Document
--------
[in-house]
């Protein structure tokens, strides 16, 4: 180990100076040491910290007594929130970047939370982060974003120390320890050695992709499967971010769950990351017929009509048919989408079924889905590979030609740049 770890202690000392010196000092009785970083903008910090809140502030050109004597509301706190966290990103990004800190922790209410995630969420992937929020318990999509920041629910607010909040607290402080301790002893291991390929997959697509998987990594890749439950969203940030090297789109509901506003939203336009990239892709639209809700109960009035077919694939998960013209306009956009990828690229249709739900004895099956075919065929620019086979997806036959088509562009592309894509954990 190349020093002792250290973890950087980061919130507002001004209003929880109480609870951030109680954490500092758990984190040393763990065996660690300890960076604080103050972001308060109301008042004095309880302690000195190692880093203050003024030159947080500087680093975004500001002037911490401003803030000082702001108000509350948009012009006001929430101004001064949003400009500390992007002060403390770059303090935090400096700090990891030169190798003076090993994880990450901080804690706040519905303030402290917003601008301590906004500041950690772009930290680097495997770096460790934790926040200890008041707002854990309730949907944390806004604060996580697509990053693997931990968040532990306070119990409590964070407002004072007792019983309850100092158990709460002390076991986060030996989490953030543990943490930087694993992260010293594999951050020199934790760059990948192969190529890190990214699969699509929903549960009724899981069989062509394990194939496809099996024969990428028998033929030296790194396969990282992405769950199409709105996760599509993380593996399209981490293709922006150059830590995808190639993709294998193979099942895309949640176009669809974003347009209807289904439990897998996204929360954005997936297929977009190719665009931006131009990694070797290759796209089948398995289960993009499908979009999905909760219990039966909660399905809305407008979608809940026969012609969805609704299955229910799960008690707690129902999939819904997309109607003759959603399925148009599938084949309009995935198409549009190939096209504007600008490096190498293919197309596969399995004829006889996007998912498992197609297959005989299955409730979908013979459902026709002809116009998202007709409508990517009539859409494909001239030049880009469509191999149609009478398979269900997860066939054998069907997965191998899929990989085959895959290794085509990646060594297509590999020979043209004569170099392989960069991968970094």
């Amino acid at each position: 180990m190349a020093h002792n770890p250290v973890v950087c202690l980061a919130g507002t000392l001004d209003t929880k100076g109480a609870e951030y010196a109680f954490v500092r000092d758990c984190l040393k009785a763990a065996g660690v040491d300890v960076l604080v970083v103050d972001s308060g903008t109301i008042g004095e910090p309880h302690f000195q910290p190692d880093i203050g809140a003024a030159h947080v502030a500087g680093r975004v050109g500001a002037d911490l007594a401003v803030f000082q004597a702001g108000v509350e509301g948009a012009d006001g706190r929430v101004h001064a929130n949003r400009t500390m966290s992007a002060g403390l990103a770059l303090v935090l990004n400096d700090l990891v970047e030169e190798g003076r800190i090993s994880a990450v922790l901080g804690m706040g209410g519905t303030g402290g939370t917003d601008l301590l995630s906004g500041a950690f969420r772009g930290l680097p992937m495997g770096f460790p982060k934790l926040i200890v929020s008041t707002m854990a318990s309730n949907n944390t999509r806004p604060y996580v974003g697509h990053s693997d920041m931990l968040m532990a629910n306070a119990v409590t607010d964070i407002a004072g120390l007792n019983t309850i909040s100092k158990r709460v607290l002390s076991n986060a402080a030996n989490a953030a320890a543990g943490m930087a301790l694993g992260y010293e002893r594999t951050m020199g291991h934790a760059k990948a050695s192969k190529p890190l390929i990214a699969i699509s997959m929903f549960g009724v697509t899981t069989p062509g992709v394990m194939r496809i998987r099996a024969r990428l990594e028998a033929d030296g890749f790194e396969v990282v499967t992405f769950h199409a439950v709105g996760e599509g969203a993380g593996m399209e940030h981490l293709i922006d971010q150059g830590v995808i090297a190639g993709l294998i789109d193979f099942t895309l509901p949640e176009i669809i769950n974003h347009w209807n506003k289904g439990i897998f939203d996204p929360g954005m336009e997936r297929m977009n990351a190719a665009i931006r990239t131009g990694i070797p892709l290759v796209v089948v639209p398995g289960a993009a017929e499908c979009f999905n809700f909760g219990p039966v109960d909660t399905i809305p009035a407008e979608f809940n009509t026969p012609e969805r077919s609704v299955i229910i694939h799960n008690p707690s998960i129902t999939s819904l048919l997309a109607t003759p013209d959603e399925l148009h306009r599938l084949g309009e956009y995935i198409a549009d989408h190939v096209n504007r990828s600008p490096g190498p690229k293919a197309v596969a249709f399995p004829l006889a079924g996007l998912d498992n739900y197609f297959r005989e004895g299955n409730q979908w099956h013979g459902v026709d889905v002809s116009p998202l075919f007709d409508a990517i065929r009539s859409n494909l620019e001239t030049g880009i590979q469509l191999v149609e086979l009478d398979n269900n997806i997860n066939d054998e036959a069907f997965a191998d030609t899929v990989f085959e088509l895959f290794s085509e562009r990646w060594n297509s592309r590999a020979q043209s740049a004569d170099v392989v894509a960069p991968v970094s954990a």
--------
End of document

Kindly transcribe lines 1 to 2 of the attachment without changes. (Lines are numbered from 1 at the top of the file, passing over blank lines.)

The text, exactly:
[in-house]
């Protein structure tokens, strides 16, 4: 180990100076040491910290007594929130970047939370982060974003120390320890050695992709499967971010769950990351017929009509048919989408079924889905590979030609740049 770890202690000392010196000092009785970083903008910090809140502030050109004597509301706190966290990103990004800190922790209410995630969420992937929020318990999509920041629910607010909040607290402080301790002893291991390929997959697509998987990594890749439950969203940030090297789109509901506003939203336009990239892709639209809700109960009035077919694939998960013209306009956009990828690229249709739900004895099956075919065929620019086979997806036959088509562009592309894509954990 190349020093002792250290973890950087980061919130507002001004209003929880109480609870951030109680954490500092758990984190040393763990065996660690300890960076604080103050972001308060109301008042004095309880302690000195190692880093203050003024030159947080500087680093975004500001002037911490401003803030000082702001108000509350948009012009006001929430101004001064949003400009500390992007002060403390770059303090935090400096700090990891030169190798003076090993994880990450901080804690706040519905303030402290917003601008301590906004500041950690772009930290680097495997770096460790934790926040200890008041707002854990309730949907944390806004604060996580697509990053693997931990968040532990306070119990409590964070407002004072007792019983309850100092158990709460002390076991986060030996989490953030543990943490930087694993992260010293594999951050020199934790760059990948192969190529890190990214699969699509929903549960009724899981069989062509394990194939496809099996024969990428028998033929030296790194396969990282992405769950199409709105996760599509993380593996399209981490293709922006150059830590995808190639993709294998193979099942895309949640176009669809974003347009209807289904439990897998996204929360954005997936297929977009190719665009931006131009990694070797290759796209089948398995289960993009499908979009999905909760219990039966909660399905809305407008979608809940026969012609969805609704299955229910799960008690707690129902999939819904997309109607003759959603399925148009599938084949309009995935198409549009190939096209504007600008490096190498293919197309596969399995004829006889996007998912498992197609297959005989299955409730979908013979459902026709002809116009998202007709409508990517009539859409494909001239030049880009469509191999149609009478398979269900997860066939054998069907997965191998899929990989085959895959290794085509990646060594297509590999020979043209004569170099392989960069991968970094």